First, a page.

Avanti Communications aims to deploy a network of four Hylas satellites to provide broadband coverage over Europe, the Middle East and Africa. Credit: SpaceNews graphic by Brian Berger

PARIS — Broadband satellite fleet operator Avanti Communications on Feb. 5 asked its investors for more patience as the company lines up customers in its Europe, Middle East and African coverage areas and awaits a major revenue boost this year.

London-based Avanti said special circumstances of its telecommunications company customers, especially in Africa, have caused the company to forgo long-term contracts that would add to backlog in favor of nonbinding agreements with cash commitments made over shorter periods.

Announcing financial results for the six months ending Dec. 31, Avanti said nothing about the recent turbulence surrounding its Hylas 3 satellite, which the European Space Agency (ESA) calls EDRS-C. ESA had raised the possibility that if its partnership with Airbus Defence and Space in commercializing a novel laser data relay service for environmental data did not pan out, that EDRS-C might not be built.

Avanti is building its Hylas 3 broadband payload to ride on EDRS-C, with a launch scheduled for 2016. “The Hylas 3 project is on track,” Avanti said in a note to shareholders, without providing more details.

Avanti spokesman James Macey White said the company would have no comment on Hylas 3 beyond the fact that it was pleased the program is on track.

For the six months ending Dec. 31, Avanti reported a loss of $48.1 million on revenue of $31.1 million. Both the loss and the revenue were substantial increases over the same period a year ago, with revenue up 24 percent.

The company said that its EBITDA — or earnings before interest, taxes, depreciation and amortization — loss was $3.5 million, versus a $4.1 million loss a year ago.

Backlog as of Jan. 1 stood at $410 million, down 4.7 percent from where it stood last June 30. Avanti blamed foreign-exchange effects from the rise of the U.S. dollar for part of the decline. But the company said it has determined that many customers are uncomfortable signing long-term commitments but will sign non-binding framework accords allowing them to commit to Avanti’s satellite capacity in smaller increments.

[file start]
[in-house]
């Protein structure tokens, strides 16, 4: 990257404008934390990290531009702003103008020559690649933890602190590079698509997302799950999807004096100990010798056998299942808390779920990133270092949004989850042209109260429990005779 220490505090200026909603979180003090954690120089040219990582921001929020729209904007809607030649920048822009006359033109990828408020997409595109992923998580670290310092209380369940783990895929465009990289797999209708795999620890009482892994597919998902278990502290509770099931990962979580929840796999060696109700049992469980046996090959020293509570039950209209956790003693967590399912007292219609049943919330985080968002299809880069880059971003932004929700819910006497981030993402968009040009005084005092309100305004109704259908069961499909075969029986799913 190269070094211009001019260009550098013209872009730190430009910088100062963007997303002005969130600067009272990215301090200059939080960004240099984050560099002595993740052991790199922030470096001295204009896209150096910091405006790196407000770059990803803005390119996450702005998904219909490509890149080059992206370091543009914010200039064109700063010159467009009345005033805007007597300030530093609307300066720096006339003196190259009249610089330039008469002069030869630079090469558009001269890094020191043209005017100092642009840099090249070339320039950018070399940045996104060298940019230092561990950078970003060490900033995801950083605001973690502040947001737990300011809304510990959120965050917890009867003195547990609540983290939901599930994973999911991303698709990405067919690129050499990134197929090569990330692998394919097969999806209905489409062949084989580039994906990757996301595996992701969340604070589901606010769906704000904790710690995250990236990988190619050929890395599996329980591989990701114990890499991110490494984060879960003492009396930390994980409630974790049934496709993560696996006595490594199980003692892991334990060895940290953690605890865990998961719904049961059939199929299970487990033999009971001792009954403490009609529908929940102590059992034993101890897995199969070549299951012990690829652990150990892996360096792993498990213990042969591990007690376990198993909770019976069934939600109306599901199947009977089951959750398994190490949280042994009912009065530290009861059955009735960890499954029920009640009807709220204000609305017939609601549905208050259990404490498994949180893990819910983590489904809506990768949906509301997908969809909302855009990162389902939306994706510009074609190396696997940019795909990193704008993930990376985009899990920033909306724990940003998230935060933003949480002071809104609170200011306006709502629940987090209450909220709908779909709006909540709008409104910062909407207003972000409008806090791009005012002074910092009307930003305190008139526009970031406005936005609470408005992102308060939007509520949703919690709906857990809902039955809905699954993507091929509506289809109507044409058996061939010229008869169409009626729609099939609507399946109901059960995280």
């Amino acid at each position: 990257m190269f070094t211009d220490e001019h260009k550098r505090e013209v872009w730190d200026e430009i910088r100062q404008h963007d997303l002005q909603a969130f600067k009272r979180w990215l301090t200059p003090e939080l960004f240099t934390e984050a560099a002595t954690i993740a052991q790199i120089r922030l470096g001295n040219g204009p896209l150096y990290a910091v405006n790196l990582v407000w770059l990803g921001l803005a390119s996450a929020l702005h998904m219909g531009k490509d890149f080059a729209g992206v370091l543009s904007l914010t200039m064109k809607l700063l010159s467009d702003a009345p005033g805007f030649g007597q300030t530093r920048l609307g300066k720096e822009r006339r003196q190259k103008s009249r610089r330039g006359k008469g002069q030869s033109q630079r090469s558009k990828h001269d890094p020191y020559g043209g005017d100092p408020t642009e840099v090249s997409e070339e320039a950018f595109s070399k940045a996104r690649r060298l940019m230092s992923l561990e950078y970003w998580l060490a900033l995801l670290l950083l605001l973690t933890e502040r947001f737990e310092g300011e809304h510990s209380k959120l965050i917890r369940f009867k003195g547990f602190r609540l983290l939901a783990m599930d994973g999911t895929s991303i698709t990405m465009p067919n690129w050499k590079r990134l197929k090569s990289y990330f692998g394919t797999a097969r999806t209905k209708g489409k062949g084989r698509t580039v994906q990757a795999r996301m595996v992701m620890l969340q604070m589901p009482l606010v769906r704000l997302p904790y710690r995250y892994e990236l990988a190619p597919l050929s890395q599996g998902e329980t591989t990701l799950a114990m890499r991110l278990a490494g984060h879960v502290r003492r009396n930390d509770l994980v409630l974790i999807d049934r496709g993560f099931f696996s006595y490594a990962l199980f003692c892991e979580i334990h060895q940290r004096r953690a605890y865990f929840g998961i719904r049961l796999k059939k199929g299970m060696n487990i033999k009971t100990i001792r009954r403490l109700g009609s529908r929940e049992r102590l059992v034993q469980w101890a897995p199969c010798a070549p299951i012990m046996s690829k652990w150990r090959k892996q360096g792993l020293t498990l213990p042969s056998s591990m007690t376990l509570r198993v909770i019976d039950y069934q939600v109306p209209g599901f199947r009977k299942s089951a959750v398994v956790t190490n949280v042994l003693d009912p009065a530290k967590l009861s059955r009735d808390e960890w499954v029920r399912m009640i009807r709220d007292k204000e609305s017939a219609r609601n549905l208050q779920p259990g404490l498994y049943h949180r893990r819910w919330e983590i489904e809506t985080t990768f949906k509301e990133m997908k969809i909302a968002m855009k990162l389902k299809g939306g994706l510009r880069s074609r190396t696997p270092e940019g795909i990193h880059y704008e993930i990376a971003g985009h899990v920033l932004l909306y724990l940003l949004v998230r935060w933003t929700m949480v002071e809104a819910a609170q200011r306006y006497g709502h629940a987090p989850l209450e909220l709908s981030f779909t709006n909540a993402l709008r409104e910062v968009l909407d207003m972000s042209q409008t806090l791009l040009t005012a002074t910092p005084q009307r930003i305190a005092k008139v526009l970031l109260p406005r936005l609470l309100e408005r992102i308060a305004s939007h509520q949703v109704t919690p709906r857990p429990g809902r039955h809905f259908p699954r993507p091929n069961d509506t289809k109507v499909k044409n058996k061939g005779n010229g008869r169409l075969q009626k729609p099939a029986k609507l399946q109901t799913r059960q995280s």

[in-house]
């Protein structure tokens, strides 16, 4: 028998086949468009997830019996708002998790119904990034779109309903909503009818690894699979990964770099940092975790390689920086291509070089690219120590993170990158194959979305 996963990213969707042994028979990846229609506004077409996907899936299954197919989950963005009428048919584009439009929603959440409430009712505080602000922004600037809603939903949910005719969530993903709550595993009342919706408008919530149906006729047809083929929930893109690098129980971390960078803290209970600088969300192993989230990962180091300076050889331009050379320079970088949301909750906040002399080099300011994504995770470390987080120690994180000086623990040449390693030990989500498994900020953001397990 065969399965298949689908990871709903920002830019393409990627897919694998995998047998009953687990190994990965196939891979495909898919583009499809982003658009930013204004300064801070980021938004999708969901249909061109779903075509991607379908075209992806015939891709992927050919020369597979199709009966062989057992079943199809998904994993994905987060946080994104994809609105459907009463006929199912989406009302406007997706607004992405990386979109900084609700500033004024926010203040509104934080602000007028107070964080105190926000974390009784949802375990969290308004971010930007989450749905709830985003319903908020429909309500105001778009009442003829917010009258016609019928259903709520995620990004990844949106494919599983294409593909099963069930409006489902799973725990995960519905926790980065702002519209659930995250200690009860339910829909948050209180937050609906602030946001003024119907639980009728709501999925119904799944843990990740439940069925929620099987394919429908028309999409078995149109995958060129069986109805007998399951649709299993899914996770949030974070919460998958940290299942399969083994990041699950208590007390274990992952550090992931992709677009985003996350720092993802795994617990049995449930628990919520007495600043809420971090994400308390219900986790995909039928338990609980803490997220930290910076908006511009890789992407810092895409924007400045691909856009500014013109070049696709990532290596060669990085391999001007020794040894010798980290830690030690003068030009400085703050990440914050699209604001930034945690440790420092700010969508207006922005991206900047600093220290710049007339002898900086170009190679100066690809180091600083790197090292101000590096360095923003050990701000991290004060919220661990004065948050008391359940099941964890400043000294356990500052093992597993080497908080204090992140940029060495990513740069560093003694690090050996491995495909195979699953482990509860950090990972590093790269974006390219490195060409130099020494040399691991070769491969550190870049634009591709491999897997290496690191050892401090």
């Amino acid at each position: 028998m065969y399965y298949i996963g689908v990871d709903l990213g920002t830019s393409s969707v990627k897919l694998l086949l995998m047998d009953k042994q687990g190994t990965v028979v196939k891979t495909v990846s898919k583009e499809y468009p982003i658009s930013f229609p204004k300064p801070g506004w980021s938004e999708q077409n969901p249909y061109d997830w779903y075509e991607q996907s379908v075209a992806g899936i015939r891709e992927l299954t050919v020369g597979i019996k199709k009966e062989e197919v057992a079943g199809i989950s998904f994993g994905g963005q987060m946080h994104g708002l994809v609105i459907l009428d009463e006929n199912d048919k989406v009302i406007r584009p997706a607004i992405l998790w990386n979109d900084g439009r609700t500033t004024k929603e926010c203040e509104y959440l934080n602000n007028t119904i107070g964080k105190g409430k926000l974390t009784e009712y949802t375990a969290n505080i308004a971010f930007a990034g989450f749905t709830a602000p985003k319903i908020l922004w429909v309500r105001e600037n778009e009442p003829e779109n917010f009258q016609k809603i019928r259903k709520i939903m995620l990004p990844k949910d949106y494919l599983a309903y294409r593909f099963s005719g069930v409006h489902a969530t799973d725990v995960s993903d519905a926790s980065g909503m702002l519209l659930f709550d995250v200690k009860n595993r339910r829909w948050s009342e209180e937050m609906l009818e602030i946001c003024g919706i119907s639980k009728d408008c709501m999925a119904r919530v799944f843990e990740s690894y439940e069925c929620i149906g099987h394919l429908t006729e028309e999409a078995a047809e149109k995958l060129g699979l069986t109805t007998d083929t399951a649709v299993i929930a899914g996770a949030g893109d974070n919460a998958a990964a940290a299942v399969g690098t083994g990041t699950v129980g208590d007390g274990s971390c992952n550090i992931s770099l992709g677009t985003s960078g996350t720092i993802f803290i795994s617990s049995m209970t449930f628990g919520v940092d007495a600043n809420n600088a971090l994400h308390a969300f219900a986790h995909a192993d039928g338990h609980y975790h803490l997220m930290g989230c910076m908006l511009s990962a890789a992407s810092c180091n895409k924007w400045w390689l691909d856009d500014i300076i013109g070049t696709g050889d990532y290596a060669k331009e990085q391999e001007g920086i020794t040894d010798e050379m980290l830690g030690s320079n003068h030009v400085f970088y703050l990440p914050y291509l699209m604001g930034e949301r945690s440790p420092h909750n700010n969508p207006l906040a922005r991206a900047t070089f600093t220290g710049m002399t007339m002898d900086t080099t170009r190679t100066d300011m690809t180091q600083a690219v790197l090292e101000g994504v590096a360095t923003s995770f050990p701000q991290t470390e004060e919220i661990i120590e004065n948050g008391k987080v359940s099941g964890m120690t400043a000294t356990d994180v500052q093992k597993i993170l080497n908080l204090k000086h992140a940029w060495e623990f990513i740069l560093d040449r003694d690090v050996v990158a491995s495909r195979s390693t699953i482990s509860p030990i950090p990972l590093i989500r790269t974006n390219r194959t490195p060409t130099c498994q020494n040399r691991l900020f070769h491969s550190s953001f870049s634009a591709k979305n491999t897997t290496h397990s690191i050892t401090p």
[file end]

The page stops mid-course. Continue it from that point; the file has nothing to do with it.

“Backlog does not reflect the growing recurring revenue from framework contracts that are on a rolling contract basis,” the company said.

Avanti Chief Executive David Williams said in a statement to shareholders that the three months ending in March should deliver good news.

“A material increase in revenue in the third quarter is visible following recent contract awards, which will help to underpin our full year expectations,” Williams said. “In the longer-term, we remain confident that Avanti’s infrastructure has the potential to deliver over $500 million of EBITDA annually.”

Avanti operates two Ka-band broadband satellites, launched in 2010 and 2012. In addition to Hylas-3/EDRS-C, a Hylas 4 satellite is under construction and scheduled for launch by mid-2017.

Under construction by Orbital Sciences Corp. of Dulles, Virginia, Hylas 4 is devoted to Africa. Avanti said it has won approval from its shareholders for a $91.5 million capital raise –- with new shares issued at prices near to recent trading levels –- that will help complete the Hylas 4 financial package. The satellite is scheduled for launch aboard a European Ariane 5 rocket.

Avanti has said Hylas 4 would cost around $300 million including the satellite’s manufacture and launch. Its original mid-2014 contract with Orbital and Arianespace stipulated that the company could suspend payments at $81 million if the capital markets were unavailable for additional funding.

The new share issue and $125 million available through a high-yield bond will complete the Hylas 4 financial package.

Avanti had swapped out debt from the U.S. and French export-credit agencies for high-yield bond debt whose effects are now showing up on Avanti’s cash flow. The company said it paid $19.7 million in bond debt for the six months ending Dec. 31.

Avanti should be a company that will profit from any talk of a global satellite-delivered Internet service, even if the most recent talk has centered on proposed constellations of hundreds of satellites covering the globe.

“There is increasing discussion around the provisions of universal Internet acess in Africa by satellite,” the company said.

Peter B. de Selding was the Paris bureau chief for SpaceNews.